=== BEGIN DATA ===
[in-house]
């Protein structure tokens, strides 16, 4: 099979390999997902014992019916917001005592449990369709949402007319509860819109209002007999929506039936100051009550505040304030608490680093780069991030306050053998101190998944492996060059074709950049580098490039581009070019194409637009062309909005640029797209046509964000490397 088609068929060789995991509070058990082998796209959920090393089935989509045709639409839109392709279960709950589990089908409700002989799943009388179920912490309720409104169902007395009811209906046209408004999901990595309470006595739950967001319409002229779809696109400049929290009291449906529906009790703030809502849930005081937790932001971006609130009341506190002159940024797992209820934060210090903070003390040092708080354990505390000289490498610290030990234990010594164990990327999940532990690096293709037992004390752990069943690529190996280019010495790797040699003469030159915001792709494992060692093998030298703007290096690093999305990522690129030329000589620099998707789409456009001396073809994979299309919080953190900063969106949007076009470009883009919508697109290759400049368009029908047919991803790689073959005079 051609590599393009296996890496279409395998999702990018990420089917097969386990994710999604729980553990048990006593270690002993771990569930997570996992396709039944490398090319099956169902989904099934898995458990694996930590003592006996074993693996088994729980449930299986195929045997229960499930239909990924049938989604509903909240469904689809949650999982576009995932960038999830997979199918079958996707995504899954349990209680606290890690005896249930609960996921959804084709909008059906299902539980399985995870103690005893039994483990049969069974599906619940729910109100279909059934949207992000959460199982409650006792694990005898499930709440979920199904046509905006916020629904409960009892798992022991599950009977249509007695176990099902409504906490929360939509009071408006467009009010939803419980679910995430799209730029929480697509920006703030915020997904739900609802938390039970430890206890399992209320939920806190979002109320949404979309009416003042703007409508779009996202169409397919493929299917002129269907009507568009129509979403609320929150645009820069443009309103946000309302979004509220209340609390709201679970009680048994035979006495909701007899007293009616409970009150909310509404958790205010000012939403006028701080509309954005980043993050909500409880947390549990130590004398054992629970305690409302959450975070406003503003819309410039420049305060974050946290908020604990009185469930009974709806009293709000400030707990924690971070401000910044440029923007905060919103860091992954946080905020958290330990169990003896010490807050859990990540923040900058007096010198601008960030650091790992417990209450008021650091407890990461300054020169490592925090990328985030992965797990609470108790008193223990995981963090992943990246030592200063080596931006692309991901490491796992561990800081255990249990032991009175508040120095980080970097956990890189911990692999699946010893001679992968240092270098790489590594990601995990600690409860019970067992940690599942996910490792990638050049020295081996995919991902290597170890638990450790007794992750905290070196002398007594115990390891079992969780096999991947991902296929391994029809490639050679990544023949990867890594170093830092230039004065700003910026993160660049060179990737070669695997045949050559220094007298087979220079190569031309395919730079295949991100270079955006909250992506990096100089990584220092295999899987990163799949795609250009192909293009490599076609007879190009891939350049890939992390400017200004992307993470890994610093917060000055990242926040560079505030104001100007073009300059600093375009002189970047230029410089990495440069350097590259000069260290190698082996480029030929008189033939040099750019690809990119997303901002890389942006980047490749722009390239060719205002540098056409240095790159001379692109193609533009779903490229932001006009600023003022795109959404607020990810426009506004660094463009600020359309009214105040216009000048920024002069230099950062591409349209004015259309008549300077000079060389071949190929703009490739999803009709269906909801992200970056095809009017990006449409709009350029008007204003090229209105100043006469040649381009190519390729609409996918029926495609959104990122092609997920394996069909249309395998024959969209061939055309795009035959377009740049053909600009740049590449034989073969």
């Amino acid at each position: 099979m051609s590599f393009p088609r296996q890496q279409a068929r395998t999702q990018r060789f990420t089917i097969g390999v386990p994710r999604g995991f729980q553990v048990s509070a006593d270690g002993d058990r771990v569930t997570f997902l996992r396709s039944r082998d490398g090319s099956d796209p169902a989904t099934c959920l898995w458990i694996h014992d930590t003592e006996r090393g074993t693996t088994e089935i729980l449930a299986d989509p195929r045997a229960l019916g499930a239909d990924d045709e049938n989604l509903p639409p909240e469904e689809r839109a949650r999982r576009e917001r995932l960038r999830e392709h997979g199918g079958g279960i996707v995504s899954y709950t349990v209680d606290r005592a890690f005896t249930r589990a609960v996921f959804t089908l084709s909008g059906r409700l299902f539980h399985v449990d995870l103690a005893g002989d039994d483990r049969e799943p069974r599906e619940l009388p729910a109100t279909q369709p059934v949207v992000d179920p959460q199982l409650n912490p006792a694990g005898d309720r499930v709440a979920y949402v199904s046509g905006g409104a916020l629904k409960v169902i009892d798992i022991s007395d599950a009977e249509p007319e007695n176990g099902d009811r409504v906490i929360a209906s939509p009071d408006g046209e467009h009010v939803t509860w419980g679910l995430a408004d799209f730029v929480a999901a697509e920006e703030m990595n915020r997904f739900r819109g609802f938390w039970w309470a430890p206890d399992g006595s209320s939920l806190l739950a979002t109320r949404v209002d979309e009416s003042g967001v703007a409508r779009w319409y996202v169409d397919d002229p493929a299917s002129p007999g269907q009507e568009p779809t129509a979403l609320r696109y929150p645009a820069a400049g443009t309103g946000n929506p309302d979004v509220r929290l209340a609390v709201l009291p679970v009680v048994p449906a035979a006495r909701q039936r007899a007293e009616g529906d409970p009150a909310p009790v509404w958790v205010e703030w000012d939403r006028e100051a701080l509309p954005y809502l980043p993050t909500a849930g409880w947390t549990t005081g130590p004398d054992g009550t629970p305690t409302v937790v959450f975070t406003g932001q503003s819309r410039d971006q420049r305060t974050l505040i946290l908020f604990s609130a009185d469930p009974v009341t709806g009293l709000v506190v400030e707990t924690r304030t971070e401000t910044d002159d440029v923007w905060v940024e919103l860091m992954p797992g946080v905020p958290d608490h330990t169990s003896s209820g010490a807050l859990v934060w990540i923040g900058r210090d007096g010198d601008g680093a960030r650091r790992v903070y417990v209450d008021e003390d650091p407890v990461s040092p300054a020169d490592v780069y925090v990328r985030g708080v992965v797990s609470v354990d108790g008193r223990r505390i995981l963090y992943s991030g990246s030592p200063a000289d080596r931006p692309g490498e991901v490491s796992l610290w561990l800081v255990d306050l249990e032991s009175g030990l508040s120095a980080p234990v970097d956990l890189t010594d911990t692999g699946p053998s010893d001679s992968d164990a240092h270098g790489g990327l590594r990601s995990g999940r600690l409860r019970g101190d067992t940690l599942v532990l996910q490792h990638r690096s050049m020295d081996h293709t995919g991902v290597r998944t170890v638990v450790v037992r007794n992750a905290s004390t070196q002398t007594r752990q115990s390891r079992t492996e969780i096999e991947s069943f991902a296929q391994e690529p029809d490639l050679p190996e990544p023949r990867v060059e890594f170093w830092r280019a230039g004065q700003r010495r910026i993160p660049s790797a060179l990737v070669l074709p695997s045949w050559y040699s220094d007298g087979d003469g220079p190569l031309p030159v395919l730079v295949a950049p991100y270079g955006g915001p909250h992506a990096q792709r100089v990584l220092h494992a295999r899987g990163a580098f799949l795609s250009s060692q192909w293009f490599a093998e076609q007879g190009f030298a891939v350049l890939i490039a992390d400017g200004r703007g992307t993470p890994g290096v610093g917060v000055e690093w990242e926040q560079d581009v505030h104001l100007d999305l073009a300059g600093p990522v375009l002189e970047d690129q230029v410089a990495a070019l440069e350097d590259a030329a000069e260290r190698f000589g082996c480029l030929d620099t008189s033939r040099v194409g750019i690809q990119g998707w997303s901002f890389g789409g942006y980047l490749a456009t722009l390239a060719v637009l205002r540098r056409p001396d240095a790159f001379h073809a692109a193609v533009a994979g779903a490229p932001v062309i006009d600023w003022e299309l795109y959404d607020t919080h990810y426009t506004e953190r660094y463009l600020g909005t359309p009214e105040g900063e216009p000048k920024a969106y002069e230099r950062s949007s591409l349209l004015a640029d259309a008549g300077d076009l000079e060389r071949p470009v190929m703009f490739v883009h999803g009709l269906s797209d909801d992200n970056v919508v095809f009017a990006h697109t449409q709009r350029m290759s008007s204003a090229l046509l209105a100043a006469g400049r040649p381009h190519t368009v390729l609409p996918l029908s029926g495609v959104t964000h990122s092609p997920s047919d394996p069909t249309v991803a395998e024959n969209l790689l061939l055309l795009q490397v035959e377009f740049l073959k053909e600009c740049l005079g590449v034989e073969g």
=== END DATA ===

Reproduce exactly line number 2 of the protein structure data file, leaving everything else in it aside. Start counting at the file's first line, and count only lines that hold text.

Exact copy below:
């Protein structure tokens, strides 16, 4: 099979390999997902014992019916917001005592449990369709949402007319509860819109209002007999929506039936100051009550505040304030608490680093780069991030306050053998101190998944492996060059074709950049580098490039581009070019194409637009062309909005640029797209046509964000490397 088609068929060789995991509070058990082998796209959920090393089935989509045709639409839109392709279960709950589990089908409700002989799943009388179920912490309720409104169902007395009811209906046209408004999901990595309470006595739950967001319409002229779809696109400049929290009291449906529906009790703030809502849930005081937790932001971006609130009341506190002159940024797992209820934060210090903070003390040092708080354990505390000289490498610290030990234990010594164990990327999940532990690096293709037992004390752990069943690529190996280019010495790797040699003469030159915001792709494992060692093998030298703007290096690093999305990522690129030329000589620099998707789409456009001396073809994979299309919080953190900063969106949007076009470009883009919508697109290759400049368009029908047919991803790689073959005079 051609590599393009296996890496279409395998999702990018990420089917097969386990994710999604729980553990048990006593270690002993771990569930997570996992396709039944490398090319099956169902989904099934898995458990694996930590003592006996074993693996088994729980449930299986195929045997229960499930239909990924049938989604509903909240469904689809949650999982576009995932960038999830997979199918079958996707995504899954349990209680606290890690005896249930609960996921959804084709909008059906299902539980399985995870103690005893039994483990049969069974599906619940729910109100279909059934949207992000959460199982409650006792694990005898499930709440979920199904046509905006916020629904409960009892798992022991599950009977249509007695176990099902409504906490929360939509009071408006467009009010939803419980679910995430799209730029929480697509920006703030915020997904739900609802938390039970430890206890399992209320939920806190979002109320949404979309009416003042703007409508779009996202169409397919493929299917002129269907009507568009129509979403609320929150645009820069443009309103946000309302979004509220209340609390709201679970009680048994035979006495909701007899007293009616409970009150909310509404958790205010000012939403006028701080509309954005980043993050909500409880947390549990130590004398054992629970305690409302959450975070406003503003819309410039420049305060974050946290908020604990009185469930009974709806009293709000400030707990924690971070401000910044440029923007905060919103860091992954946080905020958290330990169990003896010490807050859990990540923040900058007096010198601008960030650091790992417990209450008021650091407890990461300054020169490592925090990328985030992965797990609470108790008193223990995981963090992943990246030592200063080596931006692309991901490491796992561990800081255990249990032991009175508040120095980080970097956990890189911990692999699946010893001679992968240092270098790489590594990601995990600690409860019970067992940690599942996910490792990638050049020295081996995919991902290597170890638990450790007794992750905290070196002398007594115990390891079992969780096999991947991902296929391994029809490639050679990544023949990867890594170093830092230039004065700003910026993160660049060179990737070669695997045949050559220094007298087979220079190569031309395919730079295949991100270079955006909250992506990096100089990584220092295999899987990163799949795609250009192909293009490599076609007879190009891939350049890939992390400017200004992307993470890994610093917060000055990242926040560079505030104001100007073009300059600093375009002189970047230029410089990495440069350097590259000069260290190698082996480029030929008189033939040099750019690809990119997303901002890389942006980047490749722009390239060719205002540098056409240095790159001379692109193609533009779903490229932001006009600023003022795109959404607020990810426009506004660094463009600020359309009214105040216009000048920024002069230099950062591409349209004015259309008549300077000079060389071949190929703009490739999803009709269906909801992200970056095809009017990006449409709009350029008007204003090229209105100043006469040649381009190519390729609409996918029926495609959104990122092609997920394996069909249309395998024959969209061939055309795009035959377009740049053909600009740049590449034989073969």